Mercurial Update Version Extension
No more manual version number editing.
Whenever you issue hg tag, this extension scans your repository for files containing various kinds of VERSION = lines, updates those constants appropriately, commits the change, and only then tags the release.
- 1 Enabling the extension
- 2 Using
- 3 Predefined languages
- 4 Predefined tag formats
- 5 Keyword expansion
- 6 Custom languages
- 7 Custom tag formats
- 8 Commands
- 9 Installation
- 10 History
- 11 Development, bug reports, enhancement suggestions
- 12 Additional notes
Install the extension as described below. Then either enable it per-repository, or enable for many repositories at once.
In repository .hg/hgrc write:
[update_version] active = true language = python tagfmt = dotted
(of course using appropriate settings). Here:
- language implies version constants syntax, and sometimes restricts list of files scanned,
- tagfmt describes expected tag syntax (and how to extract actual version number from the tag).
For example, language = python means looking for setup.py, __init__.py and version.py files anywhere inside the repository, and updating lines looking like VERSION = "1.2.3", while tagfmt = dotted means simple dotted numbers are used as tags (hg tag 1.0.9).
Both languages and tag formats are configurable, extension brings some sane defaults but they can be overridden, and new styles can be defined. See below.
In ~/.hgrc write something like:
[update_version] pydev.active_on = ~/sources/pymodules, ~/work/python pydev.language = python pydev.tagfmt = dotted myperl.active_on = ~/scripts, ~/work/scripts myperl.language = perl myperl.tagfmt = dashed excvs.active_on = ~/legacy excvs.expand_keywords = 1
Key prefixes (pydev and myperl) are used only to group three settings together (use any names you like).
In both cases:
- .active_on lists directory trees to which given rule can be applied (absolute paths, ~ and ~user are allowed),
- .language and .tagfmt define which language settings and which tag format to use for those directories.
- .expand_keywords enables CVS keyword expansion (replacement of $Name$ and similar constructs). Note that it works differently than keyword extension, replacements are commited (so will always be present in the checked out code).
In case multiple directives match the same repo, all are processed, for example with:
The setup above is not sufficient for tags created from TortoiseHg GUI (via thg tag or tagging dialog of main TortoiseHg window). To get those working, you must manually enable the update version hook. Add to your ~/.hgrc:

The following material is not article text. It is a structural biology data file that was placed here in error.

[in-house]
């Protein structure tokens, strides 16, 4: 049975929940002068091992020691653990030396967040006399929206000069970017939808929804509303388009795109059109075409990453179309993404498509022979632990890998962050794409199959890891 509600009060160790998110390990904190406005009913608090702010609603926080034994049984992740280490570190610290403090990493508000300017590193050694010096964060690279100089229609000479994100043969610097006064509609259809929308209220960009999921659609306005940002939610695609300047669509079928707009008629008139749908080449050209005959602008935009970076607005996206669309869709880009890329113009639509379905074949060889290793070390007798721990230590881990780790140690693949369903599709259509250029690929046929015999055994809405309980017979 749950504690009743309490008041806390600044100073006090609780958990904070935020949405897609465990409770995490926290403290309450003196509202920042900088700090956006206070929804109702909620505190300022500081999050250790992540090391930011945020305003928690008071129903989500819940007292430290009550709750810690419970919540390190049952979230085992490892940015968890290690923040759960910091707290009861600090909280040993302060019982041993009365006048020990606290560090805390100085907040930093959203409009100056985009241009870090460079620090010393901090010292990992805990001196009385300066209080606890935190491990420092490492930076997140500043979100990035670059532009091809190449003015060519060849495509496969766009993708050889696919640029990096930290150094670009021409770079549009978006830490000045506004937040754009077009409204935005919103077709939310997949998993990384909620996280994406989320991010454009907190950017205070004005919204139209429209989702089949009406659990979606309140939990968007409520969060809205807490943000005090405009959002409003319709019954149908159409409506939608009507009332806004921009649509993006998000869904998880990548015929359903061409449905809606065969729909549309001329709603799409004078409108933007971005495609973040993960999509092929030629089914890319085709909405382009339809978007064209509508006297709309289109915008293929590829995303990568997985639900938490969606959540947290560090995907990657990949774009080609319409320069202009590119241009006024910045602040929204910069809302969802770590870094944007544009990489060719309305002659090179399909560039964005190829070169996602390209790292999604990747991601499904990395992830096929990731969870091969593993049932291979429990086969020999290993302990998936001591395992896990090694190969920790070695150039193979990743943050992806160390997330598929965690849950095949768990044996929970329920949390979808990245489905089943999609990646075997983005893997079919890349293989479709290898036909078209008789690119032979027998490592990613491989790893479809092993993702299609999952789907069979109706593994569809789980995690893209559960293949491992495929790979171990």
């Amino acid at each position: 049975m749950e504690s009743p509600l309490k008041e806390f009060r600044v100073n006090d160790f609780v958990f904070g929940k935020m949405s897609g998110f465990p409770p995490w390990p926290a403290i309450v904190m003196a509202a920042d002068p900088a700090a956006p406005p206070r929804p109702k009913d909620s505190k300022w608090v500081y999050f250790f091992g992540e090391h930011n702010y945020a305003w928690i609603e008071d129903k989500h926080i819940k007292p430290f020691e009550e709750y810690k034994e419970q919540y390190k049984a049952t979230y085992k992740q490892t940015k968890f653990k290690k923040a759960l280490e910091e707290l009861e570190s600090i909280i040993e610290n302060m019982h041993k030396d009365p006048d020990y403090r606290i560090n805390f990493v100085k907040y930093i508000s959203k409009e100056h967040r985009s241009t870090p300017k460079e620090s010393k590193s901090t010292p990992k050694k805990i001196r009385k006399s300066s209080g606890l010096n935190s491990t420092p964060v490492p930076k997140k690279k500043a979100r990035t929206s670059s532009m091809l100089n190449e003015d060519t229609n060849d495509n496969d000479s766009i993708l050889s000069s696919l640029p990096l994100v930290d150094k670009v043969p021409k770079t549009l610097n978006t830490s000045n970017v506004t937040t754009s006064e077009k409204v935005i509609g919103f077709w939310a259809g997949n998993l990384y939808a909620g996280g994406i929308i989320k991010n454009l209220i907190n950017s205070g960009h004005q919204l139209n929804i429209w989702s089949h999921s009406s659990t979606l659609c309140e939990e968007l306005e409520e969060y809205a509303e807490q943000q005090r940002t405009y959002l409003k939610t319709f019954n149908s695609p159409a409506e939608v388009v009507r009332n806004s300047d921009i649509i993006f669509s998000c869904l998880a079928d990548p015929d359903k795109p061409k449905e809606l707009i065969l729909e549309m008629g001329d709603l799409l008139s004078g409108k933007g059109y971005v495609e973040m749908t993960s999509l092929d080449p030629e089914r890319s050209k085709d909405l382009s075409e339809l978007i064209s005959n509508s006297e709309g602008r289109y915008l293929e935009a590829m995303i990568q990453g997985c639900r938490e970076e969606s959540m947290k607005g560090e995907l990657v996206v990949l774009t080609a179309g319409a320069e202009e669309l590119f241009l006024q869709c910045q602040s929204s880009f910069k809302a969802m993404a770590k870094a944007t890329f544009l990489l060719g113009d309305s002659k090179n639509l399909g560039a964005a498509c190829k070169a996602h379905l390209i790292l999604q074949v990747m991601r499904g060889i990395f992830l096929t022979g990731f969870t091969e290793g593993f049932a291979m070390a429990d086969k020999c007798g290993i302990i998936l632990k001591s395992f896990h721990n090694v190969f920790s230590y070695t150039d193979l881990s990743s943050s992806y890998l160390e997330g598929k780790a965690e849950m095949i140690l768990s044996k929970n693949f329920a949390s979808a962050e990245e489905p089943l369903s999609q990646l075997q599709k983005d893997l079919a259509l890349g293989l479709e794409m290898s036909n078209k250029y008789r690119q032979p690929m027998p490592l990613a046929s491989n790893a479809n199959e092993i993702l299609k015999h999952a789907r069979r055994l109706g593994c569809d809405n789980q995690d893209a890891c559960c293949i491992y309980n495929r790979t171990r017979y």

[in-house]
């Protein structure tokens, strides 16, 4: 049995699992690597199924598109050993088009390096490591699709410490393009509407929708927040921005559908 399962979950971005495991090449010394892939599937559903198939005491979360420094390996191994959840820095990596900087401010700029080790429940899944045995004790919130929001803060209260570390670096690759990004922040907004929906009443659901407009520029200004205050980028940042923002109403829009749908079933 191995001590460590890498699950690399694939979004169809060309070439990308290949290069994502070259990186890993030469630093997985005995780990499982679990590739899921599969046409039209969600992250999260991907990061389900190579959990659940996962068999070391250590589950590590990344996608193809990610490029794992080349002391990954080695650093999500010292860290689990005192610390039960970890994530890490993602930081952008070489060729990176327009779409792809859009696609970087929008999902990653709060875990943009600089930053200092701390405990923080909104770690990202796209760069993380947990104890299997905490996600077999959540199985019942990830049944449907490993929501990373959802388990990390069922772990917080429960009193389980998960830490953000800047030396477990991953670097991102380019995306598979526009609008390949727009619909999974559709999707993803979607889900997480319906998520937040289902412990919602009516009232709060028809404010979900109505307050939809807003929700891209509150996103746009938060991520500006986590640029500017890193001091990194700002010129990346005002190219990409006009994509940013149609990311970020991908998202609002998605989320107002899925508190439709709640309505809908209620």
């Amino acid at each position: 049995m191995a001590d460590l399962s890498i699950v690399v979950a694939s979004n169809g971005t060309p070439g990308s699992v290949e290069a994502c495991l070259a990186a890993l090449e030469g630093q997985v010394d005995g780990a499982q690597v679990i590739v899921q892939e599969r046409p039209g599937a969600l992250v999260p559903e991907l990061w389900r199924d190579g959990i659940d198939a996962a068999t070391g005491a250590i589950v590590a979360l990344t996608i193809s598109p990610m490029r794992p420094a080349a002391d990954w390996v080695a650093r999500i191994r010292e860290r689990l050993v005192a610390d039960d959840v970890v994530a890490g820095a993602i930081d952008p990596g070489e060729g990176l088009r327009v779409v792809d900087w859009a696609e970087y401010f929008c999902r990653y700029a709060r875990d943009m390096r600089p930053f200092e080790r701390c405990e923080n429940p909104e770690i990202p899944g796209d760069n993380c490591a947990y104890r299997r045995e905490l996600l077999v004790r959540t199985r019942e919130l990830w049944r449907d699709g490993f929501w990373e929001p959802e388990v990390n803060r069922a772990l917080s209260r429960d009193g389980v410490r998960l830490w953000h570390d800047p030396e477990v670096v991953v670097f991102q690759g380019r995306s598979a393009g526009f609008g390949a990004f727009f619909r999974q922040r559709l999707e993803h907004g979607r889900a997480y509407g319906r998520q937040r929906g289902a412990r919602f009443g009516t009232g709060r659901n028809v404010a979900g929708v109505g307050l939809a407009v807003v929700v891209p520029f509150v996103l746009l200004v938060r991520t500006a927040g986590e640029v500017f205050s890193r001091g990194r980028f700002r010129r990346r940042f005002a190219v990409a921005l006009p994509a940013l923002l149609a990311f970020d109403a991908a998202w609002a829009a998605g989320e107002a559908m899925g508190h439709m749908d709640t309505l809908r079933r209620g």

[hooks] pre-tag.update_version = python:mercurial_update_version.pre_tag_hook
Please, use exactly that name and value (it will be used by extension to detect that you enabled the hook, so it need not be enabled again under bare Mercurial).
The rest of the configuration remains the same.
Technical details: mercurial_update_version usually enables that hook by itself. Unfortunately under TortoiseHg dynamic hook activation does not work (THG has it’s own command processing chain different from Mercurial core, and hook list is effectively frozen before extensions are able to impact it).
After enabling the extension:
- ensure your code have some initial version variables (put sth. like VERSION = "0.0.0" in appropriate place(s))
- simply hg tag «appropriate-tag».
and your version constants will be updated, the change commited, and only the resulting changeset tagged.
Version numbers are not updated when tag is placed by revision (hg tag -r «version-no» «tag»), unless specified revision matches currently checked out revision.
Tags not matching the expected pattern are ignored, just like local tags (rarely used Mercurial feature).
The extension notifies you whether and what it does, for example:
$ hg tag 2.0 update_version: Version number in src/version.py set to 2.0. List of changes: Line 2 < VERSION = "1.0" > VERSION = "2.0"
$ hg tag -r 2 0.5.0 update_version: ignoring tag placed -r revision (tag is placed, but version number not updated)
The language setting defines:
- which files to check and patch (by filename patterns)
- what is the appropriate constant format and name
The following languages are currently supported:
Look for files named setup.py, __init__.py or version.py (anywhere inside repository). In those files, update lines looking like:
VERSION = '1.2.3'
(at least one dot - but can be more, both single and double-quotes are supported, just like various spacing and indentation).
Inserted version number is formatted in the same way (as dot-separated list of numbers). Tag being placed should contain at least two-part version number to be used.
Look for files named *.pl, *.pm and *.pod around repository. If found, look for lines like:
our $VERSION = '1.00'; my $VERSION = '11.72'; use constant VERSION => '21.3374';
(exactly one dot expected, various spacing and indentation allowed, double quotes allowed) and also:
(usually met in POD sections).
Also, look for dist.ini and if found, fix lines like:
version = 0.02